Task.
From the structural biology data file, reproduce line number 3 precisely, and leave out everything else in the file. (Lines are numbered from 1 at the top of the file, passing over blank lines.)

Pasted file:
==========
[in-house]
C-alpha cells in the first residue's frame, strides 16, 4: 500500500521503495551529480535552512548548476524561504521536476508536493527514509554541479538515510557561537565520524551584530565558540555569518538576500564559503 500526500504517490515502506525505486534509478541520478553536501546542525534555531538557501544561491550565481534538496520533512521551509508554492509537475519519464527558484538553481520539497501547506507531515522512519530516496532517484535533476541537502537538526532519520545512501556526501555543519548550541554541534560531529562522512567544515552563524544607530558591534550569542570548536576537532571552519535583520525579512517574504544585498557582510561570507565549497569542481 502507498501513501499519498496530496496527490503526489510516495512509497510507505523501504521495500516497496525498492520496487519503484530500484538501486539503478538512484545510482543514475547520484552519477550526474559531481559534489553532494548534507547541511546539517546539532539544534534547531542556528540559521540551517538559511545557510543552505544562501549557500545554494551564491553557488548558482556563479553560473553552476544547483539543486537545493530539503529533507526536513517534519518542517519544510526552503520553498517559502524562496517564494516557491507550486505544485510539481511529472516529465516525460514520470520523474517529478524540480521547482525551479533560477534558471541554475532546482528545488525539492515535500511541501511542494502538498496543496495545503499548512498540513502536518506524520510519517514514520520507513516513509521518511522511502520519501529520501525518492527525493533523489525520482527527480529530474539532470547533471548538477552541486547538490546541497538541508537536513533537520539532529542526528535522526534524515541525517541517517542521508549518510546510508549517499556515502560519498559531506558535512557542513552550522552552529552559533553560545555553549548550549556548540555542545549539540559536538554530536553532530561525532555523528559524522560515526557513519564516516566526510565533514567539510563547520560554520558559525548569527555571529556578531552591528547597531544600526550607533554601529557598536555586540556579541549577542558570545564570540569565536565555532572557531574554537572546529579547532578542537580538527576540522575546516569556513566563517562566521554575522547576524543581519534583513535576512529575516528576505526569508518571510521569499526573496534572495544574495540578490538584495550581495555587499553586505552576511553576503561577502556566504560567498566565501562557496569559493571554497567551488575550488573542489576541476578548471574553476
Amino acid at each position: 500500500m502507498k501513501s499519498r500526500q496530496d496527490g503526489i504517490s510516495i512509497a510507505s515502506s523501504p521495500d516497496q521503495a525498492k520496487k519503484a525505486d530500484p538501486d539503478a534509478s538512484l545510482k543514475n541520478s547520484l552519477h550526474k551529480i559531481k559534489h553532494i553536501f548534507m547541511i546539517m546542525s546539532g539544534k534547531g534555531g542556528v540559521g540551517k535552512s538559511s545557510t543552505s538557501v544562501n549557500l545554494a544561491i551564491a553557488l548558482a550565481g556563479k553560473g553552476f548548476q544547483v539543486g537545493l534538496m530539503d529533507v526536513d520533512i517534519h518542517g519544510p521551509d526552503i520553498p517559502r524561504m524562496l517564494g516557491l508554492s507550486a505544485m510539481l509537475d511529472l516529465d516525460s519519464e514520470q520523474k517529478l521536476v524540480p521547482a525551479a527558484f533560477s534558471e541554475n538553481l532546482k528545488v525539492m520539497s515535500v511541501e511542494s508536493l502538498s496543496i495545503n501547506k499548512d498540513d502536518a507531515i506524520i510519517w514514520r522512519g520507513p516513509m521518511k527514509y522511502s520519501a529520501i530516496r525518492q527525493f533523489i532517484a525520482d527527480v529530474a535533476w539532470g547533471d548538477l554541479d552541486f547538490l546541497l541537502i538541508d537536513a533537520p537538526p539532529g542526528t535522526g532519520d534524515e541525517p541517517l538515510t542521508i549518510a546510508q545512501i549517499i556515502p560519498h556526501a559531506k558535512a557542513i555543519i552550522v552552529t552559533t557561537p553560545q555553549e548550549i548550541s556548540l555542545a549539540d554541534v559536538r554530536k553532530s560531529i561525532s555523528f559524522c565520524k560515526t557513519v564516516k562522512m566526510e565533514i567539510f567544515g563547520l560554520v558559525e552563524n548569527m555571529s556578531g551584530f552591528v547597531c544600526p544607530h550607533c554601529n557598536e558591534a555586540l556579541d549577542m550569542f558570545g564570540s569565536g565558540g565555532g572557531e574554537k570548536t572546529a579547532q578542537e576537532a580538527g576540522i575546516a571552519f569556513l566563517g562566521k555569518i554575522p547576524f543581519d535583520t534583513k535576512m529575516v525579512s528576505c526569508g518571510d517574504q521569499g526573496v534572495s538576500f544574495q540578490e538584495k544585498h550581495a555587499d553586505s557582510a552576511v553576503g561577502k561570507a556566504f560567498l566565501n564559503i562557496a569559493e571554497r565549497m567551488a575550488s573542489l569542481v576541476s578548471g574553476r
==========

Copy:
Amino acid at each position: 500500500m502507498k501513501s499519498r500526500q496530496d496527490g503526489i504517490s510516495i512509497a510507505s515502506s523501504p521495500d516497496q521503495a525498492k520496487k519503484a525505486d530500484p538501486d539503478a534509478s538512484l545510482k543514475n541520478s547520484l552519477h550526474k551529480i559531481k559534489h553532494i553536501f548534507m547541511i546539517m546542525s546539532g539544534k534547531g534555531g542556528v540559521g540551517k535552512s538559511s545557510t543552505s538557501v544562501n549557500l545554494a544561491i551564491a553557488l548558482a550565481g556563479k553560473g553552476f548548476q544547483v539543486g537545493l534538496m530539503d529533507v526536513d520533512i517534519h518542517g519544510p521551509d526552503i520553498p517559502r524561504m524562496l517564494g516557491l508554492s507550486a505544485m510539481l509537475d511529472l516529465d516525460s519519464e514520470q520523474k517529478l521536476v524540480p521547482a525551479a527558484f533560477s534558471e541554475n538553481l532546482k528545488v525539492m520539497s515535500v511541501e511542494s508536493l502538498s496543496i495545503n501547506k499548512d498540513d502536518a507531515i506524520i510519517w514514520r522512519g520507513p516513509m521518511k527514509y522511502s520519501a529520501i530516496r525518492q527525493f533523489i532517484a525520482d527527480v529530474a535533476w539532470g547533471d548538477l554541479d552541486f547538490l546541497l541537502i538541508d537536513a533537520p537538526p539532529g542526528t535522526g532519520d534524515e541525517p541517517l538515510t542521508i549518510a546510508q545512501i549517499i556515502p560519498h556526501a559531506k558535512a557542513i555543519i552550522v552552529t552559533t557561537p553560545q555553549e548550549i548550541s556548540l555542545a549539540d554541534v559536538r554530536k553532530s560531529i561525532s555523528f559524522c565520524k560515526t557513519v564516516k562522512m566526510e565533514i567539510f567544515g563547520l560554520v558559525e552563524n548569527m555571529s556578531g551584530f552591528v547597531c544600526p544607530h550607533c554601529n557598536e558591534a555586540l556579541d549577542m550569542f558570545g564570540s569565536g565558540g565555532g572557531e574554537k570548536t572546529a579547532q578542537e576537532a580538527g576540522i575546516a571552519f569556513l566563517g562566521k555569518i554575522p547576524f543581519d535583520t534583513k535576512m529575516v525579512s528576505c526569508g518571510d517574504q521569499g526573496v534572495s538576500f544574495q540578490e538584495k544585498h550581495a555587499d553586505s557582510a552576511v553576503g561577502k561570507a556566504f560567498l566565501n564559503i562557496a569559493e571554497r565549497m567551488a575550488s573542489l569542481v576541476s578548471g574553476r